In this week's Parsha Moshe delineates further to Klal Yisrael the laws and the path they should follow for the future. Among that which he teaches the nation is the concept of prophecy.
Moshe relates, "A prophet from your midst... shall HaShem, your G-d, establish for you... According to all you asked of HaShem, your G-d, in Horeb (Har Sinai) on the day of the congregation, saying 'I can no longer hear the voice of HaShem, my G-d, and this great fire I can no longer see, so that I should not die.'" Moshe tells the nation that the reason they will receive prophets to guide them, is that they asked Moshe to tell them the laws when receiving the Torah, as opposed to HaShem telling them Himself, for they could not endure HaShem's greatness.
The simple reading of the verse seems to indicate that the giving of the prophets is a reward for us asking for a prophet at Sinai. Yet it also seems that when the nation asked for Moshe to speak instead of HaShem, it was phrased as a complaint: "that I should not die." Why are we being rewarded for what appears to be a complaint?
From here we can learn a tremendous lesson. Perhaps the nation was not complaining, rather it was making a statement of self-realization. Klal Yisrael came to the important understanding that all human beings have limitations, that they cannot fathom the overpowering greatness of HaShem, that in comparison to Him we are miniscule. This realization is directly opposed to the nature of human beings; we all tend to 'bite off more than we can chew" and assume that we are flawless. However, when we each individually come to a humble perspective, we see that it can open up for us possibilities we never had before. It is no coincidence that such a breakthrough came specifically at the time of our nation's greatest spiritual peak, and that it merited them a reward of a new level of connection with Hashem.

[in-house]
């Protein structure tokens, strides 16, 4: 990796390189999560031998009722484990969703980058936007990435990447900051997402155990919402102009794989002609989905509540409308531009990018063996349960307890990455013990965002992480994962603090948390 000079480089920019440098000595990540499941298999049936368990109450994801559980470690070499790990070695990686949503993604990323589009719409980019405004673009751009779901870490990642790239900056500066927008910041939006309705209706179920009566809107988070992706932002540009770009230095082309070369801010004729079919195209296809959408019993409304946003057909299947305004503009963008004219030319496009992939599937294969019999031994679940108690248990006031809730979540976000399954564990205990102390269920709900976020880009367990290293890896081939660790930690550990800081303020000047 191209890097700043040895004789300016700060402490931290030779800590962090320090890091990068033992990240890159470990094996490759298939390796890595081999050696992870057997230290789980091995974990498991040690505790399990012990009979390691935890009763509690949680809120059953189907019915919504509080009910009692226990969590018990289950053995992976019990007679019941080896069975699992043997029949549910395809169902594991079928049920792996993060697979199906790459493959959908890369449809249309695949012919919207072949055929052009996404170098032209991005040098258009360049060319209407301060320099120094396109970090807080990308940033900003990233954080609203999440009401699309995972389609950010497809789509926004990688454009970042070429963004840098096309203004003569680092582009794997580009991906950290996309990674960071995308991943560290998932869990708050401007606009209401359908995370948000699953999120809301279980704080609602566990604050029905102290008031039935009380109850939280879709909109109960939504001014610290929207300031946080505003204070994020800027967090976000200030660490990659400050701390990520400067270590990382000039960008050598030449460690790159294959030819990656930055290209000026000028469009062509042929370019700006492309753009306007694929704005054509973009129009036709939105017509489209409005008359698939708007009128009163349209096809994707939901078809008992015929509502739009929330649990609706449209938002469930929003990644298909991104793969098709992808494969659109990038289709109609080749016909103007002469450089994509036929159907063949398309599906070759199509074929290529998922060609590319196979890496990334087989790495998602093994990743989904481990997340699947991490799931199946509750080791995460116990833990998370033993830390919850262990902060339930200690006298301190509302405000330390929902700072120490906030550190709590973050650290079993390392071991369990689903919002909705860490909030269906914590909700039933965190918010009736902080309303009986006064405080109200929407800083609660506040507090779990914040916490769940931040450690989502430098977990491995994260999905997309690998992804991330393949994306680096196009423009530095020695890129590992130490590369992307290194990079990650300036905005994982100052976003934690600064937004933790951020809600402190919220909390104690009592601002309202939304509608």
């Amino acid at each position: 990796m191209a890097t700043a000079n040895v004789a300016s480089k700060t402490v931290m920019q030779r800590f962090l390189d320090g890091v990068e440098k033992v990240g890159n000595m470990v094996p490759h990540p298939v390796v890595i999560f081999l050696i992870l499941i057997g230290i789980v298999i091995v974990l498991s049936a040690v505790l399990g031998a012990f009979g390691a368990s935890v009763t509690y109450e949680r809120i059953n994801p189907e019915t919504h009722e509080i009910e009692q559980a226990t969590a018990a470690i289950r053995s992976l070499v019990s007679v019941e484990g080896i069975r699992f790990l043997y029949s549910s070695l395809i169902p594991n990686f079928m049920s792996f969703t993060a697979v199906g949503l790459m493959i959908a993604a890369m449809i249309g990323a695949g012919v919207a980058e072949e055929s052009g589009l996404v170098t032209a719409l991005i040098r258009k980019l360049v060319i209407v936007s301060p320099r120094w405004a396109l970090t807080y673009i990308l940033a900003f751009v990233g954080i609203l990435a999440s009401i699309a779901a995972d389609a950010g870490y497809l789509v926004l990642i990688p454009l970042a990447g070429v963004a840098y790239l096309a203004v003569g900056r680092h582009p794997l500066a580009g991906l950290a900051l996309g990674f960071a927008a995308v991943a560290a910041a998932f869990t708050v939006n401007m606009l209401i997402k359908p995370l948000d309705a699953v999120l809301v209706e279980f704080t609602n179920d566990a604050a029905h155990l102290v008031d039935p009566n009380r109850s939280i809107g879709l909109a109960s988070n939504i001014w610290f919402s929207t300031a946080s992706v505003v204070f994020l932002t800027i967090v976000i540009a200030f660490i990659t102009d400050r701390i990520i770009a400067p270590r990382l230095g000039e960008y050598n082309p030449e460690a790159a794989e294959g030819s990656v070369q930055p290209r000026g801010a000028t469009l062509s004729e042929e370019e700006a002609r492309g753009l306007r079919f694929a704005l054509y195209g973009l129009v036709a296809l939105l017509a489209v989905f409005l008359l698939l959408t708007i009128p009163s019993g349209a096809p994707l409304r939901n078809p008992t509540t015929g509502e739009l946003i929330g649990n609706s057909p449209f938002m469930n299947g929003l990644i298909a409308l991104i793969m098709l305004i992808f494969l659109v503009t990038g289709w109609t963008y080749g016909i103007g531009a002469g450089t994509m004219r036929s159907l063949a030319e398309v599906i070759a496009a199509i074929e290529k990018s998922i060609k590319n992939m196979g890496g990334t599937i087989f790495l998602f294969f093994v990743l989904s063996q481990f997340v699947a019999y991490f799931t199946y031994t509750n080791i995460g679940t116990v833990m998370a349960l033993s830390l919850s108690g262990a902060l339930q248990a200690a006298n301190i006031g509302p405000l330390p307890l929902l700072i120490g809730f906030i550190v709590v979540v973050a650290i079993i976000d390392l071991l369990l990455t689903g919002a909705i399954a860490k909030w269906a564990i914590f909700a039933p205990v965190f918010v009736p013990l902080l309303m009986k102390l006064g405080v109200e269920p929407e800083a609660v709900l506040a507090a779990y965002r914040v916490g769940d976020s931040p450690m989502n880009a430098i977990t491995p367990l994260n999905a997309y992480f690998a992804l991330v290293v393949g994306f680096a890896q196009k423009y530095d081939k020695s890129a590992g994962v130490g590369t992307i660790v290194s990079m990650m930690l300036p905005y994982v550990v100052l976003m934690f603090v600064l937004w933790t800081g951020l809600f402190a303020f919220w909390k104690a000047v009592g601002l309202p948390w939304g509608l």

According to this explanation we can now fully understand Moshe's mentioning of the statement at Kabbalat Hatorah as the reason for the receiving of prophets. A prophet is a spiritual guide for the nation. He is someone who is able to discern the particular needs of the people and to tell them how to act accordingly. However, this guidance can only be given to those who realize that they don't have all the answers themselves. Therefore, in order for the people to fully receive that guidance, they must come to this realization of human limitations. Moshe, in his reference to this episode, imparts to us this important lesson.
This lesson is fitting for the month of Elul and the upcoming days Rosh HaShana and Yom Kippur. This month is m'sugal for Cheshbon Hanefesh and thoughts of repentance. When we become aware of our shortcomings, let us not feel discouraged, but rather motivated by the fact that this recognition is what will ultimately bring us closer to Hashem.